This is a play that I had never even heard of until it was set as part of my course on the Gothic; apparently there’s also a film version of it that I had never heard of either. But, after reading the premise, I was intrigued about where it would head. So, after a very quick read-through, what did I think?
Gaslight starts in a dark and dingy Victorian house, where we meet married couple Jack and Bella Manningham. Tension is running high between them, due to a series of objects going missing around the house, only to turn up hidden in strange places; Bella is assigned the blame for this, but because she doesn’t remember doing anything of the sort she believes that she has inherited her mother’s madness. It is only when she is visited by a former police detective while her husband is out that Bella is given reason to suspect that he might not be the man she thought he was.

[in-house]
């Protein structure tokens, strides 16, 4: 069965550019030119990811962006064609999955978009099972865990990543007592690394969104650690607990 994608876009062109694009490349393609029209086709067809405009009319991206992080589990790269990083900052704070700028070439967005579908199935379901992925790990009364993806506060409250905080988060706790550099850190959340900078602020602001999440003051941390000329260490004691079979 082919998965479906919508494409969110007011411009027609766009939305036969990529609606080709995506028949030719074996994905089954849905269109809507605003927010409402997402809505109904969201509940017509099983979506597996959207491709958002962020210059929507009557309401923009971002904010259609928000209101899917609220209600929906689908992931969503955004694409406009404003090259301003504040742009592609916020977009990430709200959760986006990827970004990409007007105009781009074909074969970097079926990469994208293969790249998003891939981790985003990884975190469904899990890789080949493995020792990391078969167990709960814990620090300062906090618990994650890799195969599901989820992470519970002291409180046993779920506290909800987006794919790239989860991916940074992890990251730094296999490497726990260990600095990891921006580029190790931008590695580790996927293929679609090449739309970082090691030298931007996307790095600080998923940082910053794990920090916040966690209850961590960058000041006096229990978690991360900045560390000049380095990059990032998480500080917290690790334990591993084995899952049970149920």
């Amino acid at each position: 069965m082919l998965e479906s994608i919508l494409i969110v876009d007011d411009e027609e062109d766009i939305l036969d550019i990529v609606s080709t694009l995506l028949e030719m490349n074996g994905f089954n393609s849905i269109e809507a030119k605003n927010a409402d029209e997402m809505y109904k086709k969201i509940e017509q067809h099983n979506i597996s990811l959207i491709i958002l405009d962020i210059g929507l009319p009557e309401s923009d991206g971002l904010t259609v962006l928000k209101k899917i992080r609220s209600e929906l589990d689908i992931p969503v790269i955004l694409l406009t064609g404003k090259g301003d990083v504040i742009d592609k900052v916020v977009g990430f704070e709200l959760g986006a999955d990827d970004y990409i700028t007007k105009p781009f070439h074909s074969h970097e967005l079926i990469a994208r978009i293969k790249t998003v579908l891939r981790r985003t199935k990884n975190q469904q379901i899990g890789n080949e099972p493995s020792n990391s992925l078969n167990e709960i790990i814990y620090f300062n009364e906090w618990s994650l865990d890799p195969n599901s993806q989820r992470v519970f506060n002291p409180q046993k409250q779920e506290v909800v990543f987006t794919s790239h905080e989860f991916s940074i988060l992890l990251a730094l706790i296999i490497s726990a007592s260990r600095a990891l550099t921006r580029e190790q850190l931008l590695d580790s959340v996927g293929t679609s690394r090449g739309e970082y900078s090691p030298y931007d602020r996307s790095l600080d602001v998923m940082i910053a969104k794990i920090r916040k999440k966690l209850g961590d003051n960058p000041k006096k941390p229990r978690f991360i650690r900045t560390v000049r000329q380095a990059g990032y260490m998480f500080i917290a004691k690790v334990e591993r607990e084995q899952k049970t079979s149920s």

For me, the plot would have been more suspenseful if the blurb hadn’t summed up the entirety of the play. As a plot though, it’s well executed, if a tad predictable at times. Rough, the police detective, tends to lay the hints on rather thick. Although I will give the play credit for the fantastic final monologue that Bella gets, which is most satisfying considering the stuff she goes through in this.
Overall, a quick read and what I would imagine to be a thoroughly enjoyable play to watch. It’s certainly made me interested in watching the film version with Ingrid Bergman. 4/5
Next review: Frankenstein: Prodigal Son by Dean Koontz